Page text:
Education is already Gamified: Dan Hickey on Badges

July 5, 2012 at 10:14 pm 5 comments

This is the most insightful and balanced piece that I’ve yet read about badges, including Nora Sabelli’s spot-on comments at the tail end. The insight from Henry Jenkins, that education is already gamified is important and one I hadn’t really considered. It is already about getting “score,” and beating some relatively arbitrary challenges/bosses in order to gain points. A possible benefit of badges is to expose the current flaws, and possibly create a better model. I’d love to see this in CS, to address the kind of “We covered that in a five line example, so you should be able to build this 75 line program!” assumption that the cartoon about CS textbooks was lampooning. We assume that students learn much more than what our assessments say that they’re learning. But Dan and Nora point out that it only gets better if we can measure what we really think is important, and it’s still not obvious that we can.

In particular, I agree with Henry’s argument that education is already “gamified”. So the answer to Mike’s question about what badges promise is really another question: Compared to what? Given the trivial amount of learning supported by many current formal and informal educational contexts, ANY attention to learning outcomes might be an improvement. Introducing digital badges is sure to change most learning ecosystems. On the upside, the incentive value of digital badges is likely to draw attention to dubious credentialing practices and lousy assessments. While stakeholders who have a vested interest in the existing ecosystem are likely to blame the badges, most will agree that such attention is needed and generally helpful.

Certainly some of the changes that follow from digital badges will be bad. In particular, I worry about the fetishistic obsession with test-driven educational reform expanding to badges. I believe the policy researchers who argue that overconfidence in test-driven reform undermined achievement in many schools that were already high-achieving before No Child Left Behind. I worry that the same thing may happen as well-meaning administrators and governing boards insist that high-functioning schools and programs incorporate digital badges.

via re-mediating assessment: Responding to Michael Cole’s Question about Badges.

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5 Comments Add your own

  • 1. Alfred Thompson  |  July 5, 2012 at 10:32 pm

    In a sense education was gamified when I was in 5th grade creating a mini book cover to paste on the reading chart every time I finished a book? (I won that game 🙂 ) I’ve been thinking about this whole badge thing lately. Visual Studio and Microsoft Office both have add-ins that award points or badges of what not and I wonder what’s that all about? As an incentive to learn and use new features I guess there is (may be) some value. Badges in education as well? I wonder about the value. One of the things that has me wondering is my own usage of FourSquare with it’s badges, points, “mayorships” and the like. What does it mean to be the mayor of “on my couch?” SOme people play these games (and make no mistake FourSquare is a game) and get wrapped up in the points and badges and miss the rest of the game such as there is. Also people “game the game” to get the badges and points. I have to beleive that people will do the same with badges in education. We already see students for whom the grade is everything and the learning is a side benefit that may or may not be retained. But while for some of us learning is its own reward and grades are not relevent (I claim that explains some of my grades in the early years) far too many seem to care less about learning than getting through the course with a particular “badge.”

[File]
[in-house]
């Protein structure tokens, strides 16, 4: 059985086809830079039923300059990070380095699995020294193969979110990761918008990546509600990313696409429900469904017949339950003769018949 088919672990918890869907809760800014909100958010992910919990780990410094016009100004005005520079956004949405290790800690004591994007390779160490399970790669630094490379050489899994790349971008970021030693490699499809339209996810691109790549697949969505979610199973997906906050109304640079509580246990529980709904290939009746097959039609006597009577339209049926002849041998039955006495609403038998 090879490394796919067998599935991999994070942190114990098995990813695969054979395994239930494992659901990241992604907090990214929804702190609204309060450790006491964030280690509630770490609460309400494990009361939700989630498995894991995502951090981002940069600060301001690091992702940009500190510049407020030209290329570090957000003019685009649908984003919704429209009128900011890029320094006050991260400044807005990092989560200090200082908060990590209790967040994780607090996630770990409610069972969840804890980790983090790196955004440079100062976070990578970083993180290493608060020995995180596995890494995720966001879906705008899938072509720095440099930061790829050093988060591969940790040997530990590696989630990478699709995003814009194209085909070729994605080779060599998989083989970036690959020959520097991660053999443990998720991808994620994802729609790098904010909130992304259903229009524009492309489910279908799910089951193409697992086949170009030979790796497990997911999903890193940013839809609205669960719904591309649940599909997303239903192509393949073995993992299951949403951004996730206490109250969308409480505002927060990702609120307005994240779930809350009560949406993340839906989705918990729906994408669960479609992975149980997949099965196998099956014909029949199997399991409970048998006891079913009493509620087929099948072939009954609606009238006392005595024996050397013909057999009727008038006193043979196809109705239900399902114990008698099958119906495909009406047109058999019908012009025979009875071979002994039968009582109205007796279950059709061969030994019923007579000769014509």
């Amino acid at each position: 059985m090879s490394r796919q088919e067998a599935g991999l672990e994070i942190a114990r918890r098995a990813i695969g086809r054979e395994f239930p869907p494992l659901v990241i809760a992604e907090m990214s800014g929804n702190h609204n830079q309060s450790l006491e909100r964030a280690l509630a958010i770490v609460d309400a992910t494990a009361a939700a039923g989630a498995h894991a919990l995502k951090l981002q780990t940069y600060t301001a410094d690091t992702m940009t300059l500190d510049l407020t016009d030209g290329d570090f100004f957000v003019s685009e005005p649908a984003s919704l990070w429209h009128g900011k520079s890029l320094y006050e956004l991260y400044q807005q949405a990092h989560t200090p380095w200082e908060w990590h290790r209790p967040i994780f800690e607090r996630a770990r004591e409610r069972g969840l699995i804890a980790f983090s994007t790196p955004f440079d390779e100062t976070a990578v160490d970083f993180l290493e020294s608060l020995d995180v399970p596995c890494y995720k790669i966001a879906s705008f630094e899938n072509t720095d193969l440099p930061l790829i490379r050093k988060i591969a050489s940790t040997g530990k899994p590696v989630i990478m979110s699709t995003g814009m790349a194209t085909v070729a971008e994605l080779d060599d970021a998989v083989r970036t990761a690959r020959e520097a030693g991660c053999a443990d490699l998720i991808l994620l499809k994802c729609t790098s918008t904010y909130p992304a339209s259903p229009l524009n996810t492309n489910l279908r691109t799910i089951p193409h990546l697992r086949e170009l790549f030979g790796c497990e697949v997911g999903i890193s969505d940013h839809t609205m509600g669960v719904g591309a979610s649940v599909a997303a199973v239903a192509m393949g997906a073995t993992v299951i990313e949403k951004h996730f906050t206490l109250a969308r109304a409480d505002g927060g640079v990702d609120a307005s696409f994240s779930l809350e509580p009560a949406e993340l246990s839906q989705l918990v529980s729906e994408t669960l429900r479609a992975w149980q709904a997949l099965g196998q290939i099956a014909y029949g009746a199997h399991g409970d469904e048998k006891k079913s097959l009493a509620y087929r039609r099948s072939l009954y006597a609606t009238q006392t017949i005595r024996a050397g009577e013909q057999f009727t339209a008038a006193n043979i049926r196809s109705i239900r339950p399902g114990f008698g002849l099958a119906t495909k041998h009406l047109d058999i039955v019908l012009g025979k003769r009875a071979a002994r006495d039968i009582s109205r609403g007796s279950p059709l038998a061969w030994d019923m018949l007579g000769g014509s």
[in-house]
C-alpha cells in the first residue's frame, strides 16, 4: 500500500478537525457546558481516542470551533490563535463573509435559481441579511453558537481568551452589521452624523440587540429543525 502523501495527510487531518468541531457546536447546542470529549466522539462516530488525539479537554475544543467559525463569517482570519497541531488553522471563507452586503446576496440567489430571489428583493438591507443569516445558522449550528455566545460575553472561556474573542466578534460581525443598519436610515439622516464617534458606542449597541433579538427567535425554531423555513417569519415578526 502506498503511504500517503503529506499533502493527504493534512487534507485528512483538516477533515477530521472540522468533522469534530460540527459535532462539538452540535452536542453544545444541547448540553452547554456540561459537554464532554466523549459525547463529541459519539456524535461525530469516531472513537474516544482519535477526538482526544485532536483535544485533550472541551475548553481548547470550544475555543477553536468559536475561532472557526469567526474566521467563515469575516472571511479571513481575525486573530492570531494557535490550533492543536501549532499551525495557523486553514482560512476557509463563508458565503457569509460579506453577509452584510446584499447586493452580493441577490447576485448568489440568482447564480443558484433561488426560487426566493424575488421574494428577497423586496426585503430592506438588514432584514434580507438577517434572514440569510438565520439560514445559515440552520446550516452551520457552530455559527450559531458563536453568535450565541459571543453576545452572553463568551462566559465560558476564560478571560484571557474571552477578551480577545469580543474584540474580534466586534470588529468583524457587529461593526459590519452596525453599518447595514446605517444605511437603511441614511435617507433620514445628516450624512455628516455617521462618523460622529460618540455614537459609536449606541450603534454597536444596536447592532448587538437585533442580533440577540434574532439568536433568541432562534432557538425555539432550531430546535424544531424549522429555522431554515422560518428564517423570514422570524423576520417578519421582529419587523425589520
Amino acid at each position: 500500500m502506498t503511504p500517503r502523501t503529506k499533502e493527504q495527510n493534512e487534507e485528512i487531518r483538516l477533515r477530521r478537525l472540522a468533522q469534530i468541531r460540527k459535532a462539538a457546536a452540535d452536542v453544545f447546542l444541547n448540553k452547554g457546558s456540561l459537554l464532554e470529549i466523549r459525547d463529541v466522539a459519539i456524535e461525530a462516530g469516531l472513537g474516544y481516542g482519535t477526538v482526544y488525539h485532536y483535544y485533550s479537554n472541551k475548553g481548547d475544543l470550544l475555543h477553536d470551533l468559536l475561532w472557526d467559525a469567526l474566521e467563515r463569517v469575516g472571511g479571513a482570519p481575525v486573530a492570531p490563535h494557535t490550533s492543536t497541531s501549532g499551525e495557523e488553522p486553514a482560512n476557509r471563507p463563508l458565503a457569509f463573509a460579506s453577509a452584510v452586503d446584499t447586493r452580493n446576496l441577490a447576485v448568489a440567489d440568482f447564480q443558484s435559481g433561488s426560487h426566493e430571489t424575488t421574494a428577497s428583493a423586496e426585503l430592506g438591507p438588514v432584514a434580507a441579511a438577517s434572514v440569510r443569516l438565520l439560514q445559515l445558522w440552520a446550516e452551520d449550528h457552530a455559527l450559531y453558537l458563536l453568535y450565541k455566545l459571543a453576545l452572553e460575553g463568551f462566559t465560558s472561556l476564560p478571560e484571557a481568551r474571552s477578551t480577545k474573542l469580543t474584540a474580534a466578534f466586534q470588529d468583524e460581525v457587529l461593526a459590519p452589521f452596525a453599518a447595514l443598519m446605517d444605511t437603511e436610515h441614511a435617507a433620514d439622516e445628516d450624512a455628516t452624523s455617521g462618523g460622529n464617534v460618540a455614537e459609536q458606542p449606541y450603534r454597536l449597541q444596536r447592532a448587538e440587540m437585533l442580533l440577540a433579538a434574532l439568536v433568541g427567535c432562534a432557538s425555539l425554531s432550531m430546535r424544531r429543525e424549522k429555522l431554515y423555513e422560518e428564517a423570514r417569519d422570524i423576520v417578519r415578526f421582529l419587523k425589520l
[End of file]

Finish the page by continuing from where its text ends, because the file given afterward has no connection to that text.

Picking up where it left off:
• 2. Daniel Hickey  |  July 6, 2012 at 8:57 am

    Thank you very much! This did prompt me to go back and reread the prior post on learning more than our assessments can show. Your post and the nice discussion makes the point that I think is huge for badges: In many cases where badge will be deployed, it is going to be impossible to define assessment practices that can produce conventionally valid evidence of what students have learned. More crucially I think it will always be impossible to generate convincing evidence of what students have learned. I believe the most important kinds of learning can’t be capture by the practices that most people consider “assessment” because they allow ready and reliable comparisons of what individuals know about something.

    So it is not really a challenge if creating better assessment devices. It is really about accepting broader assessment practices that recognize broader forms of learning. That comes up some in your your post, but it is really central to the success or failure of the badges initiative.

    I would love to discuss possible uses of badges in CS contexts. The folks at Mozilla and people like Greg Wilson of Software Carpentry are really inspiring me!

  • 4. umbrarchist (@umbrarchist)  |  July 7, 2012 at 5:19 am

    Yeah, kids are not supposed to be motivated by curiosity. But then they don’t provide material worth being curios about.

  • 5. A Virtual World Educator Badge | Gridjumper's Blog  |  September 3, 2012 at 7:09 pm

    […] Education is already Gamified: Dan Hickey on Badges ( […]


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